iSchool undergraduate student uses art to present her research into technology’s influence on ethnic identity formation.
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Our identities are forged and evolve to reflect the unique circumstances we face throughout our life, but some factors, such as socio-economic status and even gender, often determine from a young age how we choose to identify ourselves in varying contexts. When it comes to how we label our race and ethnicity, these factors can also greatly affect the way we present ourselves to others, both on and offline.
MaryAnne Onianwah, an information science major, is developing a rich, multimedia representation of her research into ethnic identity formation among residents within the DMV (Washington, DC, Maryland, and Virginia) region. This project is a core component of the College Park Scholars program, a two-year living learning experience that fosters a diverse and inclusive community, close faculty connections, and professional development opportunities for students at UMD.
The project is centered around the ways social media and technology can influence information behaviors among young girls born from African immigrants, and how these behaviors affect their ethnic identities. MaryAnne has been collaborating on this project with Dr. Ana Ndumu, an assistant professor at the College of Information Studies whose current research examines the information worlds of African, Afro-Caribbean, and Afro-Latinx immigrants living in the United States.
“I’m Nigerian, and my parents come from Nigeria. So in college, now I’m thinking about my activities on Instagram, Tumblr, Twitter, Pinterest, and how all of that has shaped me into the person I am today – ‘How has it shaped my interest? How does it shape how I define myself to other people?’”
One of the inspirations for this project came from a class research project where MaryAnne examined the U.S. Census and its categories for things like race and ethnicity. She found that while the Office of Management and Budget finalizes the categories, they were heavily based on how our society collectively identifies and defines themselves.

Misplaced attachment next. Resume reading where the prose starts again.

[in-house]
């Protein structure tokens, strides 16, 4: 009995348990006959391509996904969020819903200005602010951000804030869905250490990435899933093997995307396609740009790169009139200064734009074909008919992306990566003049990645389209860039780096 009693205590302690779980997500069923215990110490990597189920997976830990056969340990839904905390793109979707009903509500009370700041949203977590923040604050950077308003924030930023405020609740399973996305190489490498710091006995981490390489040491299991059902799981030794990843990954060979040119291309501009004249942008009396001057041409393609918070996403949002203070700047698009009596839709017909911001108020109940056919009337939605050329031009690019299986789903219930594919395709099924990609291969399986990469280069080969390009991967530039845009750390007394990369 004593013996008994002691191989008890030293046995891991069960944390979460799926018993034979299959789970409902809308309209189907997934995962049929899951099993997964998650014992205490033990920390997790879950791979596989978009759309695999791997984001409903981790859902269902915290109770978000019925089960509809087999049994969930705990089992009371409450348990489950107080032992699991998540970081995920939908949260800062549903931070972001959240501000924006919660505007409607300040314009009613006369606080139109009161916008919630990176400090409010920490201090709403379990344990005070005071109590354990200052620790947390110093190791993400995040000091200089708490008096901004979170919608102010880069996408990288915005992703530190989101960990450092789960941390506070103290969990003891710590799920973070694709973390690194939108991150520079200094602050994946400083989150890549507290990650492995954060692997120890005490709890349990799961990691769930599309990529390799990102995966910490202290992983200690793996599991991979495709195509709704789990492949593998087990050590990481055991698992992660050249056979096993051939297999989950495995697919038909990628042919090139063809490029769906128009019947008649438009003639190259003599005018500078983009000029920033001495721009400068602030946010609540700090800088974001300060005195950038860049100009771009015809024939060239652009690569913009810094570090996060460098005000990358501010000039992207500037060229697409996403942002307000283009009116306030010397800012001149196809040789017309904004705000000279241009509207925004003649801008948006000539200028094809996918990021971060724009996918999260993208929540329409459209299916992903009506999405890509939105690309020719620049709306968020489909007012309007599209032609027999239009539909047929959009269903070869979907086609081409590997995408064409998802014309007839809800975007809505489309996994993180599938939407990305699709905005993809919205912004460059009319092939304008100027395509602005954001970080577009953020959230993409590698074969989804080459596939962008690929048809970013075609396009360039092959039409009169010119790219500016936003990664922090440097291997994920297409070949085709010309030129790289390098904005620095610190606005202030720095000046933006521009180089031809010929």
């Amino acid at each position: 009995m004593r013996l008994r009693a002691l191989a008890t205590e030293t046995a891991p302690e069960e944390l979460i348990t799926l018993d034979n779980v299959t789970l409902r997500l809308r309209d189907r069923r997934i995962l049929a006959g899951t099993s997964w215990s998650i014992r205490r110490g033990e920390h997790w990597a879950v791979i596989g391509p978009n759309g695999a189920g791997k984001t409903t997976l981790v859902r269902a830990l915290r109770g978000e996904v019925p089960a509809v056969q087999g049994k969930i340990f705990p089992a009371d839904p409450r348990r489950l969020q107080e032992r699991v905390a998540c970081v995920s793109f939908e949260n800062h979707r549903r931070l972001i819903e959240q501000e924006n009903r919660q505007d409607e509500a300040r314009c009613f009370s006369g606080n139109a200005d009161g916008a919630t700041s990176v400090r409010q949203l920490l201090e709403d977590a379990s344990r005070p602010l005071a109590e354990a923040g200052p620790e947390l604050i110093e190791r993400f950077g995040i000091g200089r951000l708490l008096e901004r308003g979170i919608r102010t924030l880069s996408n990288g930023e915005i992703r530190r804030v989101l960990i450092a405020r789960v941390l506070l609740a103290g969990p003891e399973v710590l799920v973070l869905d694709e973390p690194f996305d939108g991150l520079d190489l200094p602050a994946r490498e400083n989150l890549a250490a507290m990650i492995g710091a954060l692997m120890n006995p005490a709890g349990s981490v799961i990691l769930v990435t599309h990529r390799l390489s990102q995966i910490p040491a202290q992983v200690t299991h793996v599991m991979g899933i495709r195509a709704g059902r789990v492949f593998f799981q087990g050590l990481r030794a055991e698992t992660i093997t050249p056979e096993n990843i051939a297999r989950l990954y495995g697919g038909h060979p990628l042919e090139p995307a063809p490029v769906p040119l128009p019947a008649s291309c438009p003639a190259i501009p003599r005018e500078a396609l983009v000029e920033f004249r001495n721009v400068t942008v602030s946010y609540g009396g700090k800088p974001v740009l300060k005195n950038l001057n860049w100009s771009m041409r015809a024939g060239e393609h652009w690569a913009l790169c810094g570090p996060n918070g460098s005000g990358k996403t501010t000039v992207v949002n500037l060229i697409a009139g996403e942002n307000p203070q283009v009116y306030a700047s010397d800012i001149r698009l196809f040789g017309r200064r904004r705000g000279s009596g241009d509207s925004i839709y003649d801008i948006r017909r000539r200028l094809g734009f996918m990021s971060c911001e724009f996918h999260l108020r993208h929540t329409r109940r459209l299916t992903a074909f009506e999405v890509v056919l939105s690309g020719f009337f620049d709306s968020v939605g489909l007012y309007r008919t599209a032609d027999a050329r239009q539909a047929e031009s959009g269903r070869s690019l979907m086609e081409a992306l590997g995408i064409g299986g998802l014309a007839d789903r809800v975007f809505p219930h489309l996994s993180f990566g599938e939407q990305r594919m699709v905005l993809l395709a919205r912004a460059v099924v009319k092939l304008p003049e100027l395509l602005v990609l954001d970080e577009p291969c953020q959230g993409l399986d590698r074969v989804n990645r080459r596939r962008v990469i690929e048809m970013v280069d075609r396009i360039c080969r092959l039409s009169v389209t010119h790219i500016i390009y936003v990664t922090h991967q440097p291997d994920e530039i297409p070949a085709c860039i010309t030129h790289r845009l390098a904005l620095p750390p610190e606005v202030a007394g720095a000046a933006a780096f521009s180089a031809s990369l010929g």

Last semester, MaryAnne focused on conducting an extensive literature review on topics like identity formation, information behaviors, and how social media can impact younger generations of African immigrants. One of the most common trends she gathered from her review was one’s socio-economic class affecting self-identity formation. She found that people who grow up in lower income communities don’t typically include a reference to their ethnicity, but will simply say ‘I’m African-American.’ This is largely because they grew up with family and friends who also identify as African-American, or Black American. However, people who grow up in middle class suburban areas are often surrounded by people who present what’s called an ‘ethnic identity,’ like Chinese-American or Korean-American for example.
“These suburban areas are also often white-dominated, so to hold onto their identity, they’ll use their ethnic identity,” MaryAnne said. She also discovered that researchers found some individuals will drop the ‘-American’ identifier altogether if they were not born in the United States.
MaryAnne will be presenting her findings from her literature review and focus groups with members of the DMV community using iSquares, an arts-formed, visualization method developed by Dr. Jenna Hartel, which applies the draw-and-write technique to express one’s understanding of information. During her focus group sessions, participants will use a blank square piece of paper to draw their response to questions about how they identify themselves, how they identify themselves to other people, and their behaviors on social media.
“I wanted to build a cool display of what participants have told me about themselves. It’s a beautiful display of people’s ideas and understandings of themselves,” said MaryAnne.
MaryAnne hopes to continue this project after the Spring 2022 semester to include research on communities outside of the DMV region. She also hopes this project can inspire more literature on underrepresented groups, especially from the lens of STEM research. She also hopes it can influence companies to reexamine their marketing and content strategies that might negatively impact someone’s identity, and to “take a step back [to] think about how this specific set of users are affected by what they’re seeing on social media.”
Along with her information science studies, MaryAnne is minoring in nonprofit leadership and social innovation. She also serves as an iSchool Student Ambassador and a peer mentor. In the next few years, she plans to conduct research in human-computer interaction, as well as engage in several black student clubs and organizations.
MaryAnne’s project will be on display during the College Park Scholar’s 2022 Academic Showcase which will be held on May 6 from 4-5PM in the Edward St. John Learning and Teaching Center. To register for the Showcase, complete this form by Monday, April 4.